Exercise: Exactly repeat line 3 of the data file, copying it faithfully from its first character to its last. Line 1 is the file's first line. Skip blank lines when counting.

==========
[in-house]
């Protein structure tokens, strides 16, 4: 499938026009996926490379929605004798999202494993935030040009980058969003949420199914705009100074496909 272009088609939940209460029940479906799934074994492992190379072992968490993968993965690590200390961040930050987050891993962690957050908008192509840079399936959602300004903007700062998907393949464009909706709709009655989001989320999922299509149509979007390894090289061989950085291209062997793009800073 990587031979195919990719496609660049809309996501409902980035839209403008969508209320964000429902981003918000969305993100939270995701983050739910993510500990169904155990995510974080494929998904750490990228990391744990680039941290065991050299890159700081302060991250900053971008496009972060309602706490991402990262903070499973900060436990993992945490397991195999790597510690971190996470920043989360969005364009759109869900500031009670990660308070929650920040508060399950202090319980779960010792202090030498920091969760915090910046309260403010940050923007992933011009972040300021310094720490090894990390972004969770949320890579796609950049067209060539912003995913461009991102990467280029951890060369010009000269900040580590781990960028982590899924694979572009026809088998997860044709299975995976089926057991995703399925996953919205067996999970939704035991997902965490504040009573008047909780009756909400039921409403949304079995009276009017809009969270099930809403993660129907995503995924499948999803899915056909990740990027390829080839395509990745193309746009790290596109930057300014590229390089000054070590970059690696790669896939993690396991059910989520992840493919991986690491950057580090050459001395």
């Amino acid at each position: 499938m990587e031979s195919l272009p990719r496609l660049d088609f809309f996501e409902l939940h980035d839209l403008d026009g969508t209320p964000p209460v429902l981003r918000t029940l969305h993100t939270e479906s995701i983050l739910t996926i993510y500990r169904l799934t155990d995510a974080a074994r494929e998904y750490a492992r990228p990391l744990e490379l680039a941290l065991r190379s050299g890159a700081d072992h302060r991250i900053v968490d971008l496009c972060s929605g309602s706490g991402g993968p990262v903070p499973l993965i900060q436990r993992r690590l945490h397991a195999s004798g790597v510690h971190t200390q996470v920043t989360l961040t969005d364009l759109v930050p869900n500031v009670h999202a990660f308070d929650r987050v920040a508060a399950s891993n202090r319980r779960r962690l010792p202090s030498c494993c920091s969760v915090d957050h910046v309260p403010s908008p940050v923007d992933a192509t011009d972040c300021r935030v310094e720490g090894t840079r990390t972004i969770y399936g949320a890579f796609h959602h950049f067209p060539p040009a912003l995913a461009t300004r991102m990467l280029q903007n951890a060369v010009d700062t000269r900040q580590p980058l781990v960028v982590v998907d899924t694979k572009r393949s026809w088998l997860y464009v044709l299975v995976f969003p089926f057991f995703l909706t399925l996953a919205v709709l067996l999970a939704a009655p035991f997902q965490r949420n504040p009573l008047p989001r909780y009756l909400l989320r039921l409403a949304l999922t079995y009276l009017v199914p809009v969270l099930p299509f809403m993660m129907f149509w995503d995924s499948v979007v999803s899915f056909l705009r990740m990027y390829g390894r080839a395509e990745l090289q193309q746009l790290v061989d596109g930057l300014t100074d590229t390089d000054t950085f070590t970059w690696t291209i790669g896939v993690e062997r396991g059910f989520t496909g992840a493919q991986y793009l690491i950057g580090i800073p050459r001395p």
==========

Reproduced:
């Amino acid at each position: 499938m990587e031979s195919l272009p990719r496609l660049d088609f809309f996501e409902l939940h980035d839209l403008d026009g969508t209320p964000p209460v429902l981003r918000t029940l969305h993100t939270e479906s995701i983050l739910t996926i993510y500990r169904l799934t155990d995510a974080a074994r494929e998904y750490a492992r990228p990391l744990e490379l680039a941290l065991r190379s050299g890159a700081d072992h302060r991250i900053v968490d971008l496009c972060s929605g309602s706490g991402g993968p990262v903070p499973l993965i900060q436990r993992r690590l945490h397991a195999s004798g790597v510690h971190t200390q996470v920043t989360l961040t969005d364009l759109v930050p869900n500031v009670h999202a990660f308070d929650r987050v920040a508060a399950s891993n202090r319980r779960r962690l010792p202090s030498c494993c920091s969760v915090d957050h910046v309260p403010s908008p940050v923007d992933a192509t011009d972040c300021r935030v310094e720490g090894t840079r990390t972004i969770y399936g949320a890579f796609h959602h950049f067209p060539p040009a912003l995913a461009t300004r991102m990467l280029q903007n951890a060369v010009d700062t000269r900040q580590p980058l781990v960028v982590v998907d899924t694979k572009r393949s026809w088998l997860y464009v044709l299975v995976f969003p089926f057991f995703l909706t399925l996953a919205v709709l067996l999970a939704a009655p035991f997902q965490r949420n504040p009573l008047p989001r909780y009756l909400l989320r039921l409403a949304l999922t079995y009276l009017v199914p809009v969270l099930p299509f809403m993660m129907f149509w995503d995924s499948v979007v999803s899915f056909l705009r990740m990027y390829g390894r080839a395509e990745l090289q193309q746009l790290v061989d596109g930057l300014t100074d590229t390089d000054t950085f070590t970059w690696t291209i790669g896939v993690e062997r396991g059910f989520t496909g992840a493919q991986y793009l690491i950057g580090i800073p050459r001395p």